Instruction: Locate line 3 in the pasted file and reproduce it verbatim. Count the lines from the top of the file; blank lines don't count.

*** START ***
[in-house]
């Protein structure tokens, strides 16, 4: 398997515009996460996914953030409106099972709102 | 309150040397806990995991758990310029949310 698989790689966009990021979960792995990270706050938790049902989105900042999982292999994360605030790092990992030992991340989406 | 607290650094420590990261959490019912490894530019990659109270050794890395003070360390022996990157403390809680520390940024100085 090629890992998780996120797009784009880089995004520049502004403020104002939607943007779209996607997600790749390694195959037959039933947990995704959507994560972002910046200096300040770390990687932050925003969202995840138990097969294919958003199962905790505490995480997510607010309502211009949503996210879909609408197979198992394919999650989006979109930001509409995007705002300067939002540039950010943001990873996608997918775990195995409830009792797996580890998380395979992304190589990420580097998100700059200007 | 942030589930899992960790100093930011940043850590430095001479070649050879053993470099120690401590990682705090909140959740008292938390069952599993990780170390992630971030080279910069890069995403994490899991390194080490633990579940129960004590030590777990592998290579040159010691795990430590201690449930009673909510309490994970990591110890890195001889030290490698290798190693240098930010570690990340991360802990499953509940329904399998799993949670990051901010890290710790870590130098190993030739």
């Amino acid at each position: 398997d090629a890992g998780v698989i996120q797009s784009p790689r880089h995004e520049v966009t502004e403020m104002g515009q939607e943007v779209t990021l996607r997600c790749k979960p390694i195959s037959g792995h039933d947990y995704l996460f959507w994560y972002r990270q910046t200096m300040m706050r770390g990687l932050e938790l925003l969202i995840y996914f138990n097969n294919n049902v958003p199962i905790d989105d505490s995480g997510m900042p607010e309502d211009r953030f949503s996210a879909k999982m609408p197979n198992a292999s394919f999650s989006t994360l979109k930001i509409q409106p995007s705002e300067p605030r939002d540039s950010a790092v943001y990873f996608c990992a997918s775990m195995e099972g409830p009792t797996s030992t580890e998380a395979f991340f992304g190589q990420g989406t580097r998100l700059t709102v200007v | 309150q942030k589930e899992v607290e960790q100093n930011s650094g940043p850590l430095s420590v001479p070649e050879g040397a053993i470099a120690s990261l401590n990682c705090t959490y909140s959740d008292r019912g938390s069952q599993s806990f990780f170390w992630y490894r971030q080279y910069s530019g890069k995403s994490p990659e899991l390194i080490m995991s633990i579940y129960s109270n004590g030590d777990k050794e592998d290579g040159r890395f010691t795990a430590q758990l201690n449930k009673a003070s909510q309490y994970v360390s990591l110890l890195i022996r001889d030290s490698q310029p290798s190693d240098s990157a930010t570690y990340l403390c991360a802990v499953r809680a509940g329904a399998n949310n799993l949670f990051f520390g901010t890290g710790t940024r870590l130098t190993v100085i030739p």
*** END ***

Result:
């Amino acid at each position: 398997d090629a890992g998780v698989i996120q797009s784009p790689r880089h995004e520049v966009t502004e403020m104002g515009q939607e943007v779209t990021l996607r997600c790749k979960p390694i195959s037959g792995h039933d947990y995704l996460f959507w994560y972002r990270q910046t200096m300040m706050r770390g990687l932050e938790l925003l969202i995840y996914f138990n097969n294919n049902v958003p199962i905790d989105d505490s995480g997510m900042p607010e309502d211009r953030f949503s996210a879909k999982m609408p197979n198992a292999s394919f999650s989006t994360l979109k930001i509409q409106p995007s705002e300067p605030r939002d540039s950010a790092v943001y990873f996608c990992a997918s775990m195995e099972g409830p009792t797996s030992t580890e998380a395979f991340f992304g190589q990420g989406t580097r998100l700059t709102v200007v | 309150q942030k589930e899992v607290e960790q100093n930011s650094g940043p850590l430095s420590v001479p070649e050879g040397a053993i470099a120690s990261l401590n990682c705090t959490y909140s959740d008292r019912g938390s069952q599993s806990f990780f170390w992630y490894r971030q080279y910069s530019g890069k995403s994490p990659e899991l390194i080490m995991s633990i579940y129960s109270n004590g030590d777990k050794e592998d290579g040159r890395f010691t795990a430590q758990l201690n449930k009673a003070s909510q309490y994970v360390s990591l110890l890195i022996r001889d030290s490698q310029p290798s190693d240098s990157a930010t570690y990340l403390c991360a802990v499953r809680a509940g329904a399998n949310n799993l949670f990051f520390g901010t890290g710790t940024r870590l130098t190993v100085i030739p």